Although either of the spouses wasn't present during the hearing, seeking transfer of a marital dispute case, the Bombay High Court passed the order considering the fact that the couple was served notices on WhatsApp and email.
Observing that the woman will have to face hardships and inconvenience to pursue her cases filed against her estranged husband in another city, the HC transferred all three cases from a court in Pune to the one in Nashik.
Absence of Both Parties and Advocate's Discharge
Apart from absence of both the parties, even the woman's advocate had sought discharge from the case, citing that his client hasn't given further instructions with regards to the case. Both the parties were served notices on WhatsApp and email, said woman's advocate, Ansari Shahid Ali. Apparently, the digital communication didn't evince a response from either party.
The court noted in its order that it accepted the issuance of notice through digital mode and was passing the order. “None of the parties are present today. However, I have perused the papers and proceedings before me,” the order read. Justice Kamal Khata passed the order while hearing a plea filed by the woman in 2019 seeking transfer of the cases citing inconvenience to travel to Pune. The woman reasoned that she is dependent on her parents and has no source of income.
Background of the Marital Dispute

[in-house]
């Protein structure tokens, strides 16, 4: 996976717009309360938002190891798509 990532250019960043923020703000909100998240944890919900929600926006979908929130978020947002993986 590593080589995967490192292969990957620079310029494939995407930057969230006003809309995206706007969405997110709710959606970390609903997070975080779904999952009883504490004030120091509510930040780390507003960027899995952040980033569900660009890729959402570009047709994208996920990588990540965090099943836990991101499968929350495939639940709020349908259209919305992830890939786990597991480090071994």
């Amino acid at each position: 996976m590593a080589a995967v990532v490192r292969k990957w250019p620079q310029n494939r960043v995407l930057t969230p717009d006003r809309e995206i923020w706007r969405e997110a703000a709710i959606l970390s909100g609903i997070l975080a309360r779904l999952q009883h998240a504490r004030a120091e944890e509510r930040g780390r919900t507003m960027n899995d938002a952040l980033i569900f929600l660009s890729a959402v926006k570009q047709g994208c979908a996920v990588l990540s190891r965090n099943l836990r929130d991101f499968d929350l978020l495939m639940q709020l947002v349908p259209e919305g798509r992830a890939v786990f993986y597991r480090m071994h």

According to the plea, the two married in February 2011 in Nashik and have two daughters. The woman alleged that the man drove her away from the house and since then she is residing with her parents in Nashik. In March 17, 2016, she received a notice from the man stating that he had given her triple 'talaq'.
Between 2014 and 2018, she filed three different cases in a court in Pune against her husband alleging domestic violence and cruelty. The man approached the Pune civil judge to declare that 'talaq' was valid.
Plea for Transfer and Wife's Convenience
Advocate Ansari sought transfer of the case, stating that his client had no source of income and there is no one to take care of her daughter when she travels to Pune, which is some 250 km away. Citing apex court judgments, he averred, “In matrimonial disputes, it's the convenience of the wife which is preferred over the convenience of the husband while considering the transfer of a case from one court to another”.
Noting that the woman will not only have to suffer undue hardship but also will face considerable travel inconvenience, the HC allowed her plea.